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New Ulm Medical Center

Don’t wait for tomorrow for your chance at better health

When Eric Gramentz’ daughter brought home a picture she had drawn in kindergarten one day, something seemed amiss to him. His wife and two daughters were clearly recognizable in the picture – represented as stick people. Eric himself was a little larger, which did not surprise him. What he couldn’t figure out was why he had two smiles in the picture. When he asked his daughter she explained in the innocent and honest way that five-year-olds are known for that one was his smile and one was his chin.

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New Ulm Police Officer Eric Gramentz decided it was time to take control of his health when his daughter drew a family picture and he had two “smiles” (one of which was an extra chin). Gramentz has found support in his wife, co-workers and the Hearts Beat Back: The Heart of New Ulm Project.

“That’s when I decided something had to be done,” said the eight-year New Ulm Police Department officer. On Oct. 1, 2011, Eric decided it was time to put serious effort into portion control, watching calories and physical activity. His starting weight then was 290 pounds. Today he weighs in at about 260 with a final goal of 240.

“I had gone to see Danny Cahill (at The Heart of New Ulm Project’s Annual Community Summit in October 2010) and the one thing I took away from that is that tomorrow never comes,” he said. “You have to start today.”

It was a year (and that illustrative wake-up call from his daughter) before taking those words to heart. But Eric credits his wife as being his biggest supporter and motivator. Hearts Beat Back: The Heart of New Ulm Project (HONU) has also helped him keep on task with materials and recipes.

“Getting the information from Heart of New Ulm helps as a reminder and we will take some of the recipes to see how we can use them,” Eric said. His wife is not able to eat any gluten so they often revise recipes.

A new daily routine

Eric’s daily routine starts out with the treadmill at 5 a.m. - or whenever he wakes up, depending on which shift he is working that day. “I have to get it out of the way first thing when I wake up. Then I know I’m done with the workout for the day and the focus for the rest of the day is on eating right.”

Eric ran in the HONU Jingle Bell Jam 4-mile fun run last December, which was a proud moment for him.

“The first time I ran a quarter mile back in October 2011 I almost died,” he laughs. “But I progressively built it up and added a little more and a little more each time until I was able to run four miles without stopping.”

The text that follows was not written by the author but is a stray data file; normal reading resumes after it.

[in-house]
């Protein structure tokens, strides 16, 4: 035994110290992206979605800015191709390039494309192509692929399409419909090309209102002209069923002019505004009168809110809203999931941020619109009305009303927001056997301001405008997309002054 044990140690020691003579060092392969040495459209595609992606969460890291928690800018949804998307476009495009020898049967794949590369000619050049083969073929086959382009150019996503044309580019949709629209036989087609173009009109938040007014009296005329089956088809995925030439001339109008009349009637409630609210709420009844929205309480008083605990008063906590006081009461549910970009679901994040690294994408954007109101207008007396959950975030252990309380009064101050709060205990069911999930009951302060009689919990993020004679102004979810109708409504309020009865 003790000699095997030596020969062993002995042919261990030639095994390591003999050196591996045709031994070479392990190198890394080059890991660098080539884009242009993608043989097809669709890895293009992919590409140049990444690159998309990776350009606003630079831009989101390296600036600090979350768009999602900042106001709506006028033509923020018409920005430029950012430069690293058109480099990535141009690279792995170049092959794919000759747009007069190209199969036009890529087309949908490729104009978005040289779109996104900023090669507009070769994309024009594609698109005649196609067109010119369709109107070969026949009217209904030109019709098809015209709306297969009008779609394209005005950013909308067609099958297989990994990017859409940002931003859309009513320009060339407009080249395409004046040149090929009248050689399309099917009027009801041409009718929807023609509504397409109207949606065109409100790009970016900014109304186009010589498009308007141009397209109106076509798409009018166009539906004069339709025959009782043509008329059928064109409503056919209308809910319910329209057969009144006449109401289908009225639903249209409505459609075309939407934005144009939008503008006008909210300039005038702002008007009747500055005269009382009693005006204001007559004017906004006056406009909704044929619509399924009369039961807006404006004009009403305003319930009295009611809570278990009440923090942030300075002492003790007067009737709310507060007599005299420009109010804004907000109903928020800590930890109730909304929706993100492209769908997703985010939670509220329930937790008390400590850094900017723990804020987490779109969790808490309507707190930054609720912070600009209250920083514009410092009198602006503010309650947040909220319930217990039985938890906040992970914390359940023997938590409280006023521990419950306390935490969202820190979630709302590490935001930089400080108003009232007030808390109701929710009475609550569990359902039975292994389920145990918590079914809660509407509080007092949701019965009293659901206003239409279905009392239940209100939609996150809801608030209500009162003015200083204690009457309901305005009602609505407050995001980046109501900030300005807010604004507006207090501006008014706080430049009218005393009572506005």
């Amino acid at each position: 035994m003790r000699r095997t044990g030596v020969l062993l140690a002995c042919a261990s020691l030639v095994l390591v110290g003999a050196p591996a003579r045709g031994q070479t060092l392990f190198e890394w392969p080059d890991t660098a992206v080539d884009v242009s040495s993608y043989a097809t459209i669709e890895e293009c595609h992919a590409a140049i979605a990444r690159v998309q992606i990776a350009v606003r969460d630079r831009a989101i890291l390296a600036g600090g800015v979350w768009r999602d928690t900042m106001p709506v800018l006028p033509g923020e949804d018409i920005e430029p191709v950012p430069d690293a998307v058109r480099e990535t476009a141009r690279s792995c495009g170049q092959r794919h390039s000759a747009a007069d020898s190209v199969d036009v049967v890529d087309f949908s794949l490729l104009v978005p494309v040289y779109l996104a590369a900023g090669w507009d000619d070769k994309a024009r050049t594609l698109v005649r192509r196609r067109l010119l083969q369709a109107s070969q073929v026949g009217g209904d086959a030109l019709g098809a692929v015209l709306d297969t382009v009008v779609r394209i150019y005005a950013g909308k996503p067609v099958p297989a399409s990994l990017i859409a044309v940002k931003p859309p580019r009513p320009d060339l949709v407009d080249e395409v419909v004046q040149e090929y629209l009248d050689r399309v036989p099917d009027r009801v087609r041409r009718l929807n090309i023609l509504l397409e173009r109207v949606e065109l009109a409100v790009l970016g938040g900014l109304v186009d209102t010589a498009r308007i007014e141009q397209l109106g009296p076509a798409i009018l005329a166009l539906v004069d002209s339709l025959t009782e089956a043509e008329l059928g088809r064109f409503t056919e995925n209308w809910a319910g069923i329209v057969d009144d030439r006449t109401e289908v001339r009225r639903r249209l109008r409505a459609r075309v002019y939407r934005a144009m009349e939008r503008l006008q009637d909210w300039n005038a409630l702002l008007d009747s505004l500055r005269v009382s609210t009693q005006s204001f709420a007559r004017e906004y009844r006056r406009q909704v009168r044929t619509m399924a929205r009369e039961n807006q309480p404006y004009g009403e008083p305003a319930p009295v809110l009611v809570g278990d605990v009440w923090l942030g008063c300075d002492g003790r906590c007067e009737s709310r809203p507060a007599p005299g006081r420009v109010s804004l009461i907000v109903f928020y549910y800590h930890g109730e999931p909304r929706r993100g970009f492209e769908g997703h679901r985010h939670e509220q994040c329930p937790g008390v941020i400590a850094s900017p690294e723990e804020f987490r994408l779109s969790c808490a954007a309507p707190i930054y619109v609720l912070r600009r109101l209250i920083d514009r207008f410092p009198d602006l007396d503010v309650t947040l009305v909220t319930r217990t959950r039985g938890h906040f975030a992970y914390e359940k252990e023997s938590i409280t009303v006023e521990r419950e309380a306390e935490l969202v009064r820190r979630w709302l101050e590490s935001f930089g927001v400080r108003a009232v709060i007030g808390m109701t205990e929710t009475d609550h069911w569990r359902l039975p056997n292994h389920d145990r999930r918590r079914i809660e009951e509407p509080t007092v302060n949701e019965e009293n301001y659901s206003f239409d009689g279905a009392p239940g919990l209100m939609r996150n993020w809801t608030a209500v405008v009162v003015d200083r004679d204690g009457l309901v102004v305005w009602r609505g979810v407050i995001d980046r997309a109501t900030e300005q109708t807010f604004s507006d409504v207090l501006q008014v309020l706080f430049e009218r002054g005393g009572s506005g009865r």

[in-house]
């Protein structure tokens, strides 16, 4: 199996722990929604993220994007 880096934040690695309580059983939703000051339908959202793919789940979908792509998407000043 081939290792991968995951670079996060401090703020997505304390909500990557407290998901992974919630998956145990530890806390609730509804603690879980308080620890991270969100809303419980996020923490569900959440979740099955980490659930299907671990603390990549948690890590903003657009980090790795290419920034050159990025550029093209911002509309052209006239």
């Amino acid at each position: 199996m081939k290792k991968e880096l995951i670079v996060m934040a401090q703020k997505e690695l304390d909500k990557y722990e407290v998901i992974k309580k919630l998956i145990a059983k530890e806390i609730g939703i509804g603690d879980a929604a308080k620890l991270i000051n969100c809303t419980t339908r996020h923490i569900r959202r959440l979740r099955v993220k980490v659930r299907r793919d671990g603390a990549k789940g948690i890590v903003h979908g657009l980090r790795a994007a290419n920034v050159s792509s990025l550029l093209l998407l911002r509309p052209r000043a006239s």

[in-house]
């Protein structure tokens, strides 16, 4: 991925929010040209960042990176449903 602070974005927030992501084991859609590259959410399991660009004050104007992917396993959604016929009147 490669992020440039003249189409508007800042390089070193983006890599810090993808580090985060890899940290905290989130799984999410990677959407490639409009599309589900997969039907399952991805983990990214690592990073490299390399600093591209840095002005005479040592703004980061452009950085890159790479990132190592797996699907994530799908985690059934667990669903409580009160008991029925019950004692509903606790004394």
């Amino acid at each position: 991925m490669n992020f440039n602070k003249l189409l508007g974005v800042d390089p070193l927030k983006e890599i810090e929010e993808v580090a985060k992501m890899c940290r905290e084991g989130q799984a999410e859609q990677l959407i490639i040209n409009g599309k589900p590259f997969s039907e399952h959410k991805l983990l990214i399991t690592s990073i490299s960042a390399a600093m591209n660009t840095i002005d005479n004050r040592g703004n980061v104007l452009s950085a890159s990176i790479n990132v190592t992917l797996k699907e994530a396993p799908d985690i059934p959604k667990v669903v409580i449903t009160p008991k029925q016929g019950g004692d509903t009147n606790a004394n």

During a six or seven-week period, an injury kept him from the treadmill and he was surprised to find that he actually missed it. He is back on the treadmill now after listening to his body, letting the injury heal and not injuring himself any further.

His lunch habits have gone from leaving the drive-thru with four chicken sandwiches to a plain turkey and cheese sandwich (no dressing) with carrots, fruit and trail mix. Fruit is also a daily snack.

“I used to joke that, when we went to a buffet, my goal was to make them lose money on me,” he said. “We still go to buffets but my first plate is always a salad or fruit and I’ll have two plates total. Not four or five like I used to.”

Portion control is important, he said, when temptation comes calling at work. “There’s always food at the police department. People are always bringing in food – trying out a new recipe or treating their co-workers. And it’s great. It’s really nice. But I really have to watch my portion size or skip the treats altogether.”

Though there’s plenty of temptation at work, Eric stressed that there is also plenty of support.

“My family and co-workers are very supportive,” he said. “I have a co-worker who was kind of a ‘weight-loss buddy’ initially and we would talk about what worked for each of us. A couple of my co-workers have said ‘if you can do it, I can do it’.”

Fitting it in your day and your budget

Getting in shape doesn’t have to be expensive or time-consuming, Eric points out.

“Half an hour a day isn’t that hard and you don’t have to own a treadmill. You can throw on your shoes and head outside,” he said. Eating healthy also doesn’t have to be an expensive proposition. Eric and his wife plan ahead by keeping cut-up vegetables in the freezer, ready to be thrown into a hot dish.

Eric hopes to inspire his daughters, ages 5 and 3, to maintain good health, too. “I know what it was like in school being heavy and I would never want that for my daughters. I will do anything to help them be healthier.”

Even though it may seem like a long haul to lose 30 pounds or more, Eric says, once you get started, it doesn’t take that long before the benefits start to become obvious.

“I did the Heart of New Ulm screening in 2009 and when I got my results I almost fell over when I saw how bad they were,” he said. “I went in for a physical last fall or early winter – not that long after I started making changes – and the numbers were already drastically changing.”

His advice to those looking to start down this path toward better health?

“You’ve got to start today even if it’s something small,” he said. “It’s not going to happen overnight. But if you cheat, you’re only cheating yourself.”